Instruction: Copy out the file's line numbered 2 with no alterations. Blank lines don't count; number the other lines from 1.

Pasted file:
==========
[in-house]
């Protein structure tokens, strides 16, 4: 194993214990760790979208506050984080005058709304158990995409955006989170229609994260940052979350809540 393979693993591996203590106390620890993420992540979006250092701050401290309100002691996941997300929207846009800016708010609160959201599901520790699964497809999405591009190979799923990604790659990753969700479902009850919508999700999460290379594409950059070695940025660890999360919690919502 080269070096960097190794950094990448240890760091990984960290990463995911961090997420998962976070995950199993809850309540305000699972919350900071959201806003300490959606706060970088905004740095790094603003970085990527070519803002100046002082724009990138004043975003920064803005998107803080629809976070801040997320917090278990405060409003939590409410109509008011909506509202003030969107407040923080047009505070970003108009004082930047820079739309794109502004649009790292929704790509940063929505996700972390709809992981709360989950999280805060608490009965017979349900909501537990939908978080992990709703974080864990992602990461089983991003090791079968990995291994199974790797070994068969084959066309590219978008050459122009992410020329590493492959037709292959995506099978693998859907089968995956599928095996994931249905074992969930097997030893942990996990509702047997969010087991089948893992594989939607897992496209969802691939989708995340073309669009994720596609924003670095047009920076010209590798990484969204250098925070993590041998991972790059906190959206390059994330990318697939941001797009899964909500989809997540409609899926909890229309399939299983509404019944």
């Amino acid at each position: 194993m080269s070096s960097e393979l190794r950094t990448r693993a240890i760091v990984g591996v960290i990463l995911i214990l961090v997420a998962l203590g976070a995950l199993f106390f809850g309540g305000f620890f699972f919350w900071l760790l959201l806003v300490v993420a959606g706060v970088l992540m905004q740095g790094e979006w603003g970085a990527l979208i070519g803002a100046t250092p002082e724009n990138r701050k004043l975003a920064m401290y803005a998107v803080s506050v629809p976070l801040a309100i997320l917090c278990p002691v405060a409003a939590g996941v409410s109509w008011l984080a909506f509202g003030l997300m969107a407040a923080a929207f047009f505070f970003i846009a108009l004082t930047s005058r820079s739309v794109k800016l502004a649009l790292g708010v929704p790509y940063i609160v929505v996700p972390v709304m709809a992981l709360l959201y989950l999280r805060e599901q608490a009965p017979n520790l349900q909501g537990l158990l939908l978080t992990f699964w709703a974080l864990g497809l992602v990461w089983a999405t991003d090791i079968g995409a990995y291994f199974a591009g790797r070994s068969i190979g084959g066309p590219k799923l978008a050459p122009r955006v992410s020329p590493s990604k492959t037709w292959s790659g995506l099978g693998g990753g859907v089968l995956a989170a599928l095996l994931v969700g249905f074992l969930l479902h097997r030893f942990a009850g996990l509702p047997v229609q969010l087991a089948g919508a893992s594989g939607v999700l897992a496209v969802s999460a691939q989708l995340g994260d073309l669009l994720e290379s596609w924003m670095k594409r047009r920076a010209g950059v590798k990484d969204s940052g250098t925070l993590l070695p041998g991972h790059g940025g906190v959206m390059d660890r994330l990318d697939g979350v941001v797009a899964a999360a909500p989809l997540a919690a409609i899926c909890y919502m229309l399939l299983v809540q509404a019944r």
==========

């Protein structure tokens, strides 16, 4: 194993214990760790979208506050984080005058709304158990995409955006989170229609994260940052979350809540 393979693993591996203590106390620890993420992540979006250092701050401290309100002691996941997300929207846009800016708010609160959201599901520790699964497809999405591009190979799923990604790659990753969700479902009850919508999700999460290379594409950059070695940025660890999360919690919502 080269070096960097190794950094990448240890760091990984960290990463995911961090997420998962976070995950199993809850309540305000699972919350900071959201806003300490959606706060970088905004740095790094603003970085990527070519803002100046002082724009990138004043975003920064803005998107803080629809976070801040997320917090278990405060409003939590409410109509008011909506509202003030969107407040923080047009505070970003108009004082930047820079739309794109502004649009790292929704790509940063929505996700972390709809992981709360989950999280805060608490009965017979349900909501537990939908978080992990709703974080864990992602990461089983991003090791079968990995291994199974790797070994068969084959066309590219978008050459122009992410020329590493492959037709292959995506099978693998859907089968995956599928095996994931249905074992969930097997030893942990996990509702047997969010087991089948893992594989939607897992496209969802691939989708995340073309669009994720596609924003670095047009920076010209590798990484969204250098925070993590041998991972790059906190959206390059994330990318697939941001797009899964909500989809997540409609899926909890229309399939299983509404019944």